Self-hatred is like living with your greatest enemy inside of you, making it hard to be motivated to do anything. How can you start to get beyond an endless voice in your head that says “I hate myself”?

1. Recognise that you are not your thoughts.

The thing about thinking “I hate myself” is that we buy into the voice saying so. We think that our mind’s soundtrack is ‘the truth”.

Absolutely not.

Unless we’ve done the inner work, it’s instead the programming we received as a child, and from the things we lived through. Our real self is long buried.

TRY THIS: Try to catch a thought. Then find its exact opposite. Once you find that, search for the thought in the middle. So if you hear yourself saying, "I am stupid", the opposite is “I am a genius”. The middle ground would be “I sometimes do stupid things but I’m fairly intelligent”. This is called 'balanced thinking' in CBT therapy, and it’s a key to better moods.

2. Quit comparing yourself to other people.

When we compare ourselves to other people, we are comparing ourselves not to who they really are, but to our own false ideas about them.

We see what we want to see, not realising that most people have their own struggles and issues, and might be even unhappier than we are.

TRY THIS: If you need to compare yourself to someone, compare yourself to you. How can you feel a little bit better today than you did yesterday? How far have you come without realising it since five years ago? Even better, write down three achievements each day, even if it’s small things like cooking a healthy meal.

3. Stop trying to ‘love yourself’.

The idea that we have to ‘love ourselves’ to be happy is perhaps one of the worst myths to come out of modern Western culture. It’s instead created a platform for many people to hate themselves when they can’t find the elusive ‘self love’ they are told exists.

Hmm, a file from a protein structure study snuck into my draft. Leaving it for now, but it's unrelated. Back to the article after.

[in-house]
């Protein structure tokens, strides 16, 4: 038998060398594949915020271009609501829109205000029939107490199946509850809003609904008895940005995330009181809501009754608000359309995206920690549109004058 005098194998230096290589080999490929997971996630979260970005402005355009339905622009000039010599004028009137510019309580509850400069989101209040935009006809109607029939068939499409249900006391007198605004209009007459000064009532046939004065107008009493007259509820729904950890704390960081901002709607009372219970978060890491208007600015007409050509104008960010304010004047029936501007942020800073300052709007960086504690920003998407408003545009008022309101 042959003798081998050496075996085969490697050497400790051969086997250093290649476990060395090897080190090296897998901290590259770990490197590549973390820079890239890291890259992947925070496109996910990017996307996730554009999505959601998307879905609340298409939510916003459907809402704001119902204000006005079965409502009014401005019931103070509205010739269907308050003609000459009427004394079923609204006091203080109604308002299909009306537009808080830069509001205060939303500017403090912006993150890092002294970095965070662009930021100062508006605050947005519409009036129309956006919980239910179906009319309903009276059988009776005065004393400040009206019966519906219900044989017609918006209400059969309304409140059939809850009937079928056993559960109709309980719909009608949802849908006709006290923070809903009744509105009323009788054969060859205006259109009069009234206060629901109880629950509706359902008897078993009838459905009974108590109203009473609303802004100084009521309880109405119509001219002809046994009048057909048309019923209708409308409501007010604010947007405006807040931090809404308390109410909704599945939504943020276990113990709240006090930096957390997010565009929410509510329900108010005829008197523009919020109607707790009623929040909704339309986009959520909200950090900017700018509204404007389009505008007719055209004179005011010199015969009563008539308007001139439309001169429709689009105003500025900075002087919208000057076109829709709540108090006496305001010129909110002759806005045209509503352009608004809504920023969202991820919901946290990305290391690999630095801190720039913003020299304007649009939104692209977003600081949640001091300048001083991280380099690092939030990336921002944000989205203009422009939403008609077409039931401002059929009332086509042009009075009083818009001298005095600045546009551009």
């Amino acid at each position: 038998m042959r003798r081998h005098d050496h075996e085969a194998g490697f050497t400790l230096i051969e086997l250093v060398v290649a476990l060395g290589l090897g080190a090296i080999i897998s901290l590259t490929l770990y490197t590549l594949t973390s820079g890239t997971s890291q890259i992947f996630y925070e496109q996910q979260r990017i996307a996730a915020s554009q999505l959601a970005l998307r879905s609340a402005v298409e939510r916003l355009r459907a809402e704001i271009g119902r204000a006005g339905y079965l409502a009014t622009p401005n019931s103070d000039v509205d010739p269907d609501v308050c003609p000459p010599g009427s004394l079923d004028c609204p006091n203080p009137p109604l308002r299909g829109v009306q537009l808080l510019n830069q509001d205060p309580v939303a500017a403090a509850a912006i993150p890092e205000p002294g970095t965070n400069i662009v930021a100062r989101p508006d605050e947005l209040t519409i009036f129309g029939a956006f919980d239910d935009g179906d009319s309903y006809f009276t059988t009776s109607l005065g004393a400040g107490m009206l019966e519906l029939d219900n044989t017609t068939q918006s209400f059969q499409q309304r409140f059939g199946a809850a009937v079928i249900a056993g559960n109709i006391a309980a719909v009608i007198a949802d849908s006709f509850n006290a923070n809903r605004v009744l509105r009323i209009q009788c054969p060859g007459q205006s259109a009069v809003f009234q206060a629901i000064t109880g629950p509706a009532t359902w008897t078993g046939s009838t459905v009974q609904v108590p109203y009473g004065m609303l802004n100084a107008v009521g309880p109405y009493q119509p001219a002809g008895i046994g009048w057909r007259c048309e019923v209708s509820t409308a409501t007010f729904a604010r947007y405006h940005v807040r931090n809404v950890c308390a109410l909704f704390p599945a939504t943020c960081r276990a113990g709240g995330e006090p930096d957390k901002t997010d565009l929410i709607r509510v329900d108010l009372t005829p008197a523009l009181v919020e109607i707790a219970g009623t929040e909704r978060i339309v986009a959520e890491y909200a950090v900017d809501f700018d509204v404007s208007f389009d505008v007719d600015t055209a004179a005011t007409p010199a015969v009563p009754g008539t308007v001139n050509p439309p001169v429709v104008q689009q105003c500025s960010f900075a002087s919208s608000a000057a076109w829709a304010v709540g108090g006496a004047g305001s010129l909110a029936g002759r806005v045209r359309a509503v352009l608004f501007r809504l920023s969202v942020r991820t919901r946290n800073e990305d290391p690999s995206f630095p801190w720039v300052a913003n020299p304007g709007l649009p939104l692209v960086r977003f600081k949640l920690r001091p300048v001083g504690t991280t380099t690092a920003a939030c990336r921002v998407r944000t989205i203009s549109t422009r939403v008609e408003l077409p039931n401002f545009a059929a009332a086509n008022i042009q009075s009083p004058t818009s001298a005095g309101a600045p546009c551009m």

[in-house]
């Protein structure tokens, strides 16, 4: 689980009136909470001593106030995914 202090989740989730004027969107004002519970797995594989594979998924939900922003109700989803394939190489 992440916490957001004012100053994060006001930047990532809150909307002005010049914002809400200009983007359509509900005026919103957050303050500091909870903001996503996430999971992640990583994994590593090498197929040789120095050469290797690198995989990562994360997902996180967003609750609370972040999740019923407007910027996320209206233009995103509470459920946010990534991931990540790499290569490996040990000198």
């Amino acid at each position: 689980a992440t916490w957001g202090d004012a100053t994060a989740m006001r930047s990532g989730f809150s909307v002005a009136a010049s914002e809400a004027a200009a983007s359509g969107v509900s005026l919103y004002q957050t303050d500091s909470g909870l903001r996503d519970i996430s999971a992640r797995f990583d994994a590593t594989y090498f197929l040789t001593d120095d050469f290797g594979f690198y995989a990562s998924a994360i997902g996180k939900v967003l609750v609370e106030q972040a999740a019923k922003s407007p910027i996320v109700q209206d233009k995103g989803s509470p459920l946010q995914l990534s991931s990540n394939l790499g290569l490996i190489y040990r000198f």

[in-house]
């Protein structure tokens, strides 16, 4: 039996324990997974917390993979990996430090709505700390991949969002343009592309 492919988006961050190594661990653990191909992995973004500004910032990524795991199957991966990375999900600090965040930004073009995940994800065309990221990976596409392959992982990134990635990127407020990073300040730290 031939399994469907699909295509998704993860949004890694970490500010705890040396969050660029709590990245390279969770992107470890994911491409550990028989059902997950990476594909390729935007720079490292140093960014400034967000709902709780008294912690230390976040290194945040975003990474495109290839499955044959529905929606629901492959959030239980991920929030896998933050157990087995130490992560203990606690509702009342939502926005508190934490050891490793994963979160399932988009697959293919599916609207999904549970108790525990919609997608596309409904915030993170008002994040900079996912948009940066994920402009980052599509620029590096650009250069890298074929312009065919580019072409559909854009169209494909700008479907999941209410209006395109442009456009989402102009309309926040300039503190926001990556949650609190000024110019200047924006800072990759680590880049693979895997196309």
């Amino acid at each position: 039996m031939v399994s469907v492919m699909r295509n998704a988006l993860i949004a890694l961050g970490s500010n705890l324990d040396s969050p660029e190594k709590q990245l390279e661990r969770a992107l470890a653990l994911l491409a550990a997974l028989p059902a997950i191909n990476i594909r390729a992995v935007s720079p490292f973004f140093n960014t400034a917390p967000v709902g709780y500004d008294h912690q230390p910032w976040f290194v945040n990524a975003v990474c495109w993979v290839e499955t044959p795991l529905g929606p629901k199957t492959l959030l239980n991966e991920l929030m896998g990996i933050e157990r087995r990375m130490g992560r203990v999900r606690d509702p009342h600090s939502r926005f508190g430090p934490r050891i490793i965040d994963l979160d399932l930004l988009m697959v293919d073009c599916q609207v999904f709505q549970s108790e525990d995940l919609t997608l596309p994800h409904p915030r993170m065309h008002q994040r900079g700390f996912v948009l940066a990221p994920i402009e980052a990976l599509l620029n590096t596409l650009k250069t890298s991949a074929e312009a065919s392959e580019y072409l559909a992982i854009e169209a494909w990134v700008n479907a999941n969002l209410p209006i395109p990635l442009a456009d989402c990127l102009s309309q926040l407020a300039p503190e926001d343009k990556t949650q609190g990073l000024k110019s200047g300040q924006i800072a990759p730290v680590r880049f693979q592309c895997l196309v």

Nobody loves themeselves all the time. And it’s perfectly fine to sometimes be upset with yourself.

Try to simply let yourself off the hook more often and respect yourself, even though you mess up. Aim to just like yourself most of the time. And you will find that this is more than enough.

TRY THIS: Write a letter to one of your friends giving them advice over a recent mistake they made, encouraging them to keep going. Now read the letter again, changing the name at the top to your own. How does it feel to treat yourself like a friend? This is the art of self-compassion, a new movement in psychotherapy shown to raise self-esteem and has even led to the creation of ‘compassion-based therapy’.

4. Change your time zone.

Self-hate thrives on things we did ‘wrong’ in the past, and all the mistakes we are surely going to make in the future.

But what about right now, in the present moment? Where everything is usually manageable?

By training yourself to stay in the moment, anxiety and depression lower, and you can create some room to breathe.

TRY THIS: Read our article now on ‘Mindfulness Meditation’. It's used by many therapists in work with clients as its is easy-to-learn and pulls you into the present.

5. Seek support.

Self-hatred can be blinding. And friends and family, no matter how well meaning, can not see straight either. They instead judge us based on things long past, or their own expectations that have more to do with them then you.

A trained professional, like a counsellor or psychotherapist, is unbiased. They create a non judgemental environment for you to unload in, and then help you see totally different perspectives of your life and yourself.

Time to quit hating on yourself and start freeing up your energy for better things? Use our easy booking tool now to find a therapist you like at a price you can afford, and start being the you you were meant to be.

Andrea M. Darcy is a health writer and mental health coach who found liking herself hard as a teen. But don't give up! These days she likes her own company best.

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